Health advice for travellers

Health advice for travellers

Last Updated: September 30, 2022
HealthLinkBC File Number: 41a
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Before you travel

When planning your trip, think of ways to stay healthy while travelling.

  • Visit a travel clinic at least 4 weeks before your trip to get the immunizations you need
  • Buy medical insurance
  • Make or buy a first aid kit for common health concerns. Include pain and fever medication, cold remedies, tweezers, scissors, bandages and mosquito repellent. Bring medication to help prevent and treat diarrhea
  • Have a dental check-up
  • Take an extra pair of glasses or contact lenses and a written prescription from your eye doctor
  • If you have an ongoing health concern, talk to your health care provider about your trip. Ask your doctor for a letter stating your medical history and prescribed medications. Carry a medical aid kit with medications, and other supplies you need for your trip

While you travel to your destination

  • Travel can be tiring – get plenty of sleep before you leave for your destination
  • If you suffer from motion sickness and plan to travel by plane, sit in a seat above the wing. Try to move your head as little as possible. You may want to take an anti-nausea medication for the symptoms
  • Wear loose clothing and comfortable shoes
  • Drink plenty of water and/or juice and avoid alcohol and drinks with caffeine to avoid dehydration
  • Eat light meals
  • Walk around and stretch your legs to help improve circulation
  • When you arrive at your destination, try to eat and sleep according to local time

Food and water safety in developing countries

  • Eat foods that are well cooked and served hot. Avoid foods that are served at room temperature. Do not eat food sold by street vendors
  • Drink bottled water, bottled drinks or beverages made with boiled water. Do not drink tap water. Ice made from purified or disinfected water may be used.
  • Use bottled or boiled water for brushing teeth
  • Make sure dairy products such as milk, cheese or yogurt are pasteurized and refrigerated. If in doubt, avoid them
  • Do not eat custards, mousses, mayonnaise or hollandaise sauce
  • Do not eat raw vegetables, salads, or fruits that cannot be peeled, such as grapes or strawberries. Wash and peel your own fruits and vegetables. Do not eat the produce if the skin is broken or bruised
  • Do not eat undercooked or raw meat, fish or shellfish

Sun protection

  • Protect your skin and eyes from damage caused by the sun. Wear clothing that covers your skin and eyes such as a hat with a wide brim and sunglasses with ultra violet or UV protection
  • Apply a sunscreen with a SPF 30 (sun protection factor) 30 minutes before going out into the sun. Apply the sunscreen according to the instructions on the label. Use a lip balm with an SPF of 30 or higher.
  • Apply repellent 15 to 30 minutes after sunscreen. Products that combine sunscreen and repellent are not recommended. Sunscreen can be re-applied after repellent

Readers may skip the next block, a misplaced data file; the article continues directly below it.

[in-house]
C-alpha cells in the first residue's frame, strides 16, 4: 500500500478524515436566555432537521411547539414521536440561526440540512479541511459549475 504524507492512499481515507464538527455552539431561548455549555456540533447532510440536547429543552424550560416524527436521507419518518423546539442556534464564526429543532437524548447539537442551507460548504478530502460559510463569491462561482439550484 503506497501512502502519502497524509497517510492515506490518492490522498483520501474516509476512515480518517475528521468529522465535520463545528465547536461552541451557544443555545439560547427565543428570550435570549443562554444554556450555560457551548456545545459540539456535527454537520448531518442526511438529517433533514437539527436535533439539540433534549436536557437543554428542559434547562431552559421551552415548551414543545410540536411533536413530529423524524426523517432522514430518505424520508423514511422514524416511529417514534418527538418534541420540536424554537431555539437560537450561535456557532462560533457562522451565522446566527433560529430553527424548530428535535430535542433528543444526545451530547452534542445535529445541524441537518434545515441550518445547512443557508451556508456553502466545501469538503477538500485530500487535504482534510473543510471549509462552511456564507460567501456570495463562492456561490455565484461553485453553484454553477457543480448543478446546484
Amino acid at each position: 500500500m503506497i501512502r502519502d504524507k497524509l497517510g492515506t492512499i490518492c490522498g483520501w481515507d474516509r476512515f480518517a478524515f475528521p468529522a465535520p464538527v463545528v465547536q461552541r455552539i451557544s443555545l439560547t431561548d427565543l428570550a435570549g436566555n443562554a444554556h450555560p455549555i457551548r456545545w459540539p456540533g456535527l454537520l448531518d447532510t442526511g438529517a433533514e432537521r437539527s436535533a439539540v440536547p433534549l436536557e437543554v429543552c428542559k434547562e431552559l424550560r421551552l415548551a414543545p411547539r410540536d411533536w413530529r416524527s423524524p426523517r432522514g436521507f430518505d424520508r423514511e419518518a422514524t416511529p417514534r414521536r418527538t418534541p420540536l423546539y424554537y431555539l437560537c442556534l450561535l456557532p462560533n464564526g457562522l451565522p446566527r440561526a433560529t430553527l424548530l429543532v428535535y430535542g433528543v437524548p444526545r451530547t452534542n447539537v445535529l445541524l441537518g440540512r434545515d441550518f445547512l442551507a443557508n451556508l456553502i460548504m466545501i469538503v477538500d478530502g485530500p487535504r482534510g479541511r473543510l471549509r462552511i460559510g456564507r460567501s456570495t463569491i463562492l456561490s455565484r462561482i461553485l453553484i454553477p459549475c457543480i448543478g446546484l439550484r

• Avoid or limit your time in the sun between 10 a.m. and 4 p.m. The sun's rays are stronger at high altitudes and when reflected from snow, water and sand
  • For more information on sun safety please see HealthLinkBC File #26 Sun Safety for Children

Safe sex

  • Always use a condom for sexual intercourse. Condoms cannot prevent every case of sexually transmitted infections, but they can reduce the risk
  • Women who only use diaphragms should male partners to use condoms as well. Avoid engaging in sexual activities that permit sexual fluids to enter your body

Injury prevention

  • Wear closed-toe shoes to prevent cuts, wounds, insect or snake bites, or infection from parasites
  • Be very careful when driving in a foreign country and on unfamiliar roads. Use your seat belts. Do not drink alcohol and drive. Be sure to use common sense and caution


  • Wade or swim only in pools filled with clean, disinfected water
  • Do not swim in tropical waters, streams, canals or lakes, which may contain parasites that cause disease
  • Do not swim in the ocean if it is near sewage outlets or freshwater streams

Animal bites

  • Except in Antarctica, rabies occurs worldwide with a higher risk in Central and South America and the Caribbean. It is spread by licks, bites or scratches from rabies-infected domestic and wild animals
  • Do not pet or feed dogs, cats or other domestic animals. Avoid contact with all wild animals, including monkeys
  • If bitten or scratched, cleanse the wound with soap and clean water right away. Ask local health authorities if you need rabies treatment. Contact your local health authority when you return home to complete rabies treatment
  • For more information on rabies see HealthLinkBC File #07a Rabies

Prevent insect-borne diseases

  • Insect bites can spread diseases such as dengue fever, malaria, yellow fever and Japanese encephalitis. Take extra caution in tropical areas
  • Carry and use a mosquito repellent
  • For more information on mosquito repellents and tips to prevent mosquito bites see HealthLinkBC File #41f Malaria Prevention